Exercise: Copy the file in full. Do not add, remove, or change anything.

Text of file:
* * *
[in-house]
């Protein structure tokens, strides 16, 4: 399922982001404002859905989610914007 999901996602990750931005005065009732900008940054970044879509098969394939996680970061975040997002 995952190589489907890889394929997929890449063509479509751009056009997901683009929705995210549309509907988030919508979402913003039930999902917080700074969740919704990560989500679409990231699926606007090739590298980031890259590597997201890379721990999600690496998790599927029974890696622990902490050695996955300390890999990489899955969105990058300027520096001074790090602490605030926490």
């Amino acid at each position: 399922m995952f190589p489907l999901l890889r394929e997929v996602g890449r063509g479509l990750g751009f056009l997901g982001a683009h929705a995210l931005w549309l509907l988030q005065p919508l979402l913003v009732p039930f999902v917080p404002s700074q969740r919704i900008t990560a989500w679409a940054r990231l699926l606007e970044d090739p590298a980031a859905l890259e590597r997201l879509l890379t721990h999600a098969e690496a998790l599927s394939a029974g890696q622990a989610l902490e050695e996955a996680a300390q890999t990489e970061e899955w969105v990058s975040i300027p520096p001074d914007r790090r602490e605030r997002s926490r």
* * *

[in-house]
């Protein structure tokens, strides 16, 4: 399922982001404002859905989610914007 999901996602990750931005005065009732900008940054970044879509098969394939996680970061975040997002 995952190589489907890889394929997929890449063509479509751009056009997901683009929705995210549309509907988030919508979402913003039930999902917080700074969740919704990560989500679409990231699926606007090739590298980031890259590597997201890379721990999600690496998790599927029974890696622990902490050695996955300390890999990489899955969105990058300027520096001074790090602490605030926490």
């Amino acid at each position: 399922m995952f190589p489907l999901l890889r394929e997929v996602g890449r063509g479509l990750g751009f056009l997901g982001a683009h929705a995210l931005w549309l509907l988030q005065p919508l979402l913003v009732p039930f999902v917080p404002s700074q969740r919704i900008t990560a989500w679409a940054r990231l699926l606007e970044d090739p590298a980031a859905l890259e590597r997201l879509l890379t721990h999600a098969e690496a998790l599927s394939a029974g890696q622990a989610l902490e050695e996955a996680a300390q890999t990489e970061e899955w969105v990058s975040i300027p520096p001074d914007r790090r602490e605030r997002s926490r």